The Indomitable Dignity of the American Educator, Part I

I entered public school instruction in 1997. For five years thereafter I taught in both California and Colorado. When I began my career I was fired with a determination to change the system from within. My own experiences as a public student had been difficult to say the least and there was a strong streak of bitterness in my desire to change the system. I was young and optimistic that I could affect great change in public schools simply by being there and doing things differently.  In 2002 I began teaching middle school and it was that year that NCLB went into effect. Over the ensuing years my ability to teach freely and creatively became increasingly restrained, culminating in my school’s adoption of a mandated curriculum in 2006. From this point forward I fought deep discouragement each year, feeling that I was unable to serve my students effectively. My original optimism about bringing change from within faded.  I felt trapped and unable to do anything but be part of the machine. I wondered how could I have been so naïve.

My problem, however, was not NCLB, nor the curriculum I was required to teach. Rather it was my self-limitation. I had worked for many years at a variety of jobs before entering teaching, in retail, manufacturing, and as a graphics tech. In all of those roles I had felt trapped, saying to myself on a daily basis: This is not my true profession. How long will I have to endure this? I saw the attainment of a teaching license as the doorway to the real life for which I was preparing. Once I got into teaching, I imagined that I would be happy and would perform my work with a confidence and drive lacking in previous jobs.

This preconception turned out to be largely true. I was fulfilling my calling. Still, on some deep level I was holding back and it showed in the restrictions I placed on myself in the face of the obstacles thrown at me by NCLB and my district. As much as I had a passion for teaching, I found it difficult to fully commit myself to the lives of my students. I could be warmly encouraging to a child, foster his or her growth all year, and yet fail to make a call to parents at a critical moment when doing so might have changed that student’s trajectory in my classroom. There have also been students with whom I took the extra step of setting up independent learning projects, but then failed to fully develop the project so that they had the maximum opportunity for success. And then there were students to whom I simply could not bring myself to reach out to fully. As an engaged, caring teacher, I was only willing to go 90% of the distance for my students, in good years perhaps 95%.

I do not share this self-criticism as a result of guilt, or as an act of penance. I relate this personal struggle to illustrate that it is not a matter of how a teacher works with students so much, as the teacher’s internal orientation in this profoundly human work. I wanted to show young people how they can change their lives with their own inherent power. But how could I do so if I was reluctant to do the same myself? This was my greatest impediment as an educator. And furthermore, I realize that I would have experienced this same stultification even without the constraints of NCLB. I had tried to change how I felt about my life by changing what I did in my environment: becoming a teacher. Instead, I should have been open to changing my heart so that my environment would come to reflect it. I wasn’t living up to my full potential. Thinking in terms of the growth of cherry trees, Daisaku Ikeda writes:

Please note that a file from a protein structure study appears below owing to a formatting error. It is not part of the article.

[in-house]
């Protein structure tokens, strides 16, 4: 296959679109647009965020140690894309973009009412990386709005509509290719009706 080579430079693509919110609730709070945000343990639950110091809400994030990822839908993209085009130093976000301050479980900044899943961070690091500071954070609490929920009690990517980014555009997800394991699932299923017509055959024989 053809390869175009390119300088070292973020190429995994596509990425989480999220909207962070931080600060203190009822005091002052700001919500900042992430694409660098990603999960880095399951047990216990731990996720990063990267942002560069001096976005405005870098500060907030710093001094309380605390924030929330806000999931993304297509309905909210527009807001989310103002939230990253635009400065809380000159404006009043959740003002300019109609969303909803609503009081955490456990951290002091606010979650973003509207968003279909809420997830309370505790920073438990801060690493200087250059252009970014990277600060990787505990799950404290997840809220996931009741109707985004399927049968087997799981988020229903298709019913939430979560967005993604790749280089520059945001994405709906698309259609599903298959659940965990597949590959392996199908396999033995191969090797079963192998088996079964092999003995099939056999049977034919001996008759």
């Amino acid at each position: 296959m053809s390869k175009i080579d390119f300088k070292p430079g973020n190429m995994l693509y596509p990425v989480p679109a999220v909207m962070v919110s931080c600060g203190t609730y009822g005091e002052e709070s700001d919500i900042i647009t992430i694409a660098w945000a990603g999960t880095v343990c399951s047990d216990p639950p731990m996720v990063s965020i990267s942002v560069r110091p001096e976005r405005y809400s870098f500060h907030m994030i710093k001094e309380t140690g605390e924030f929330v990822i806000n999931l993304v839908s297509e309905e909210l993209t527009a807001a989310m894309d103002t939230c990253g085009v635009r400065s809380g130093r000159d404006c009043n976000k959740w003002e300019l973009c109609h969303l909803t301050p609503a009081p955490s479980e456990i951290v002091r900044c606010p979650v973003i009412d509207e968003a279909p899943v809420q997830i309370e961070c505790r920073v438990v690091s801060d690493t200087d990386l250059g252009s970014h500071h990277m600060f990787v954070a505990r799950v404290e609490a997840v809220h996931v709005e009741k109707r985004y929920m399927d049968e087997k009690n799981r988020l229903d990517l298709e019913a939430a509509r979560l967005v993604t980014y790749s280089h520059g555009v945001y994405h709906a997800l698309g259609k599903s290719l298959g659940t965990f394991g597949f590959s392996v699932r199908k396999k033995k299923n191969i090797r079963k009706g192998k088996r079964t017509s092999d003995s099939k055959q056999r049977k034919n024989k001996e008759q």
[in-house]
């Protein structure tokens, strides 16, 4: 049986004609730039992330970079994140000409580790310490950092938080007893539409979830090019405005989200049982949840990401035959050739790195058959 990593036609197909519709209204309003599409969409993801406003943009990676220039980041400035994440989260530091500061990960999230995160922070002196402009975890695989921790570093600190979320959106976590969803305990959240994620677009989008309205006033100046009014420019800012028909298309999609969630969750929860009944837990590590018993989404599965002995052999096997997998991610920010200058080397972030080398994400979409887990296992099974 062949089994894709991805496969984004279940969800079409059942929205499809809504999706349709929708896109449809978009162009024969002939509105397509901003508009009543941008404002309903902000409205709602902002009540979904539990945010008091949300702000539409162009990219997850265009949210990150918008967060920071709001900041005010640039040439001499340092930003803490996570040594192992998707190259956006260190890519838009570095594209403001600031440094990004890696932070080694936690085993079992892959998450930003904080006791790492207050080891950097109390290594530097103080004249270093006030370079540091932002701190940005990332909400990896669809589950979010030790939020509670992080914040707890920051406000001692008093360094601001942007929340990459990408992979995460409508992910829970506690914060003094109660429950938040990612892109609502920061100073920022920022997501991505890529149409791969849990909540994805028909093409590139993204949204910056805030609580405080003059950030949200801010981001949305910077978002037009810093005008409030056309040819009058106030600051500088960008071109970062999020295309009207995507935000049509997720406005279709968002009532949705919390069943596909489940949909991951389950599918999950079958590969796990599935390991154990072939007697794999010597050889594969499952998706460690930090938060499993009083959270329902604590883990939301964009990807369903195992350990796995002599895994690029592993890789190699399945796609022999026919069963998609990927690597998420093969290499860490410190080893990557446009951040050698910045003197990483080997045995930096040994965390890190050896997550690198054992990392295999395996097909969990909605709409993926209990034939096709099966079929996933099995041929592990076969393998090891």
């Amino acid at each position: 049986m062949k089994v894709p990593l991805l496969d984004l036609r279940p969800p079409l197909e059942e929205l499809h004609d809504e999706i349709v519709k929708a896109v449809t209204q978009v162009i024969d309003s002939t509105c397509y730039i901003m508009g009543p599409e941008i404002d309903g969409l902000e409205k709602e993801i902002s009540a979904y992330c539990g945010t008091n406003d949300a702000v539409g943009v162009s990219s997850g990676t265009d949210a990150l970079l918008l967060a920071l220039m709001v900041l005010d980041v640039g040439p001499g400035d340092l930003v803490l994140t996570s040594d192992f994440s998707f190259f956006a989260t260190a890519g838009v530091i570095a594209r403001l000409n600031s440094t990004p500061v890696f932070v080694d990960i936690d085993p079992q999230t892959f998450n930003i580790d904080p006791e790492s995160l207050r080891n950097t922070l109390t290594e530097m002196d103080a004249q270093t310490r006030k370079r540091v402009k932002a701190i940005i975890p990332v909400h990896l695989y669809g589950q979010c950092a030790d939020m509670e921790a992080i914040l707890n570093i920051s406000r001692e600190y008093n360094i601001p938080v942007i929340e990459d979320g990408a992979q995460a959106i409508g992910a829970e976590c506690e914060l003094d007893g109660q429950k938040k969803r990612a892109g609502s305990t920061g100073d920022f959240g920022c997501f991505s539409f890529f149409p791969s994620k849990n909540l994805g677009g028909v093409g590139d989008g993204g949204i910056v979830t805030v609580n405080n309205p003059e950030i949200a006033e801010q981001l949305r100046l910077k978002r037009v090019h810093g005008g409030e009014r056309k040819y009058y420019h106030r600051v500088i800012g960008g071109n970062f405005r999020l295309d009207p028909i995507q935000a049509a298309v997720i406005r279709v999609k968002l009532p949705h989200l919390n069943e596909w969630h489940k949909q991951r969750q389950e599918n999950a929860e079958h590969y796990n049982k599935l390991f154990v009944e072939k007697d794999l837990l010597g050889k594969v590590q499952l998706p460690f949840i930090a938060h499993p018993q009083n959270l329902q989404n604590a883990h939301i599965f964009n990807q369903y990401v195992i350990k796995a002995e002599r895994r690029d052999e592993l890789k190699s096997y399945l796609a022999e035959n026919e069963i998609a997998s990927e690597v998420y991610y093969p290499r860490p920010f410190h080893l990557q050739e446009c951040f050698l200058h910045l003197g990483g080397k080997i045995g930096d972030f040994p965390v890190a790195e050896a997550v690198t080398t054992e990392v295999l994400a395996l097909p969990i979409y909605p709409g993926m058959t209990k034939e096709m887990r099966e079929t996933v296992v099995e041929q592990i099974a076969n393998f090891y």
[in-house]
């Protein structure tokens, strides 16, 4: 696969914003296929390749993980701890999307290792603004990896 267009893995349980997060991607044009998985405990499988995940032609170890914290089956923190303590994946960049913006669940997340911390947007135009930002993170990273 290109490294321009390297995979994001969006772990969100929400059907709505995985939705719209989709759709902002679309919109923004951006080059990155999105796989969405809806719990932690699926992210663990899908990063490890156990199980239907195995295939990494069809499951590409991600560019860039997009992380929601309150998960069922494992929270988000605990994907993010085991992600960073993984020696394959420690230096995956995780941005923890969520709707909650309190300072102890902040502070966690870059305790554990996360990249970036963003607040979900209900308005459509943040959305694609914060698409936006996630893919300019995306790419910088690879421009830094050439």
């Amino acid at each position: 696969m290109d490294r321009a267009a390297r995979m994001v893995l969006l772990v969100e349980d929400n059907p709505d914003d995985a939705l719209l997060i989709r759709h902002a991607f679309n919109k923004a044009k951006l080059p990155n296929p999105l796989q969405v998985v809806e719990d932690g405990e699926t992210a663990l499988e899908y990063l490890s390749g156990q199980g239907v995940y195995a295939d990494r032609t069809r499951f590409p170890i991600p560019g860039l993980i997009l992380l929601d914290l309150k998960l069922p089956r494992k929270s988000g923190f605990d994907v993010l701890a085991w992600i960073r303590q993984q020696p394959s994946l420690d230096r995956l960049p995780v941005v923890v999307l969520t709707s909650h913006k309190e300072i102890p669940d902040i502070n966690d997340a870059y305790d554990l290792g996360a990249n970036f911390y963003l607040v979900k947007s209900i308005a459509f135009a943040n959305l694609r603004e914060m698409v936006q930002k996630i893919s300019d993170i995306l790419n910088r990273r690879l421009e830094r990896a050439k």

The roots are especially important. One expert on trees says that the spread of the crown of a cherry tree is mirrored almost exactly by the spread of its roots below ground. If we water the tree only around the base of the trunk, the tree will become “lazy” and not bother to spread its roots far in search of water (“Teachers of My Childhood”, Soka Education, p. 139).

Applying this analogy to myself, I see the crown of the cherry tree as my students, and the roots as myself. Because my growth was uneven, this unevenness was reflected in my students. Teaching is really about being fully open to people. When I was able to realize this, I was able to re-approach my entire career with fresh eyes. It was a shift in perspective that empowered me to approach the conditions of my work fundamentally differently, and the results have led me to dramatically change my view of my role in education.

More to come in Part II.

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Filed under education general, K-12 public schools, soka education, teachers

2 responses to “The Indomitable Dignity of the American Educator, Part I

  1. Sandra

    waiting for part 2 to better understand what was missing internally and externally that manifested 100% commitment from you.

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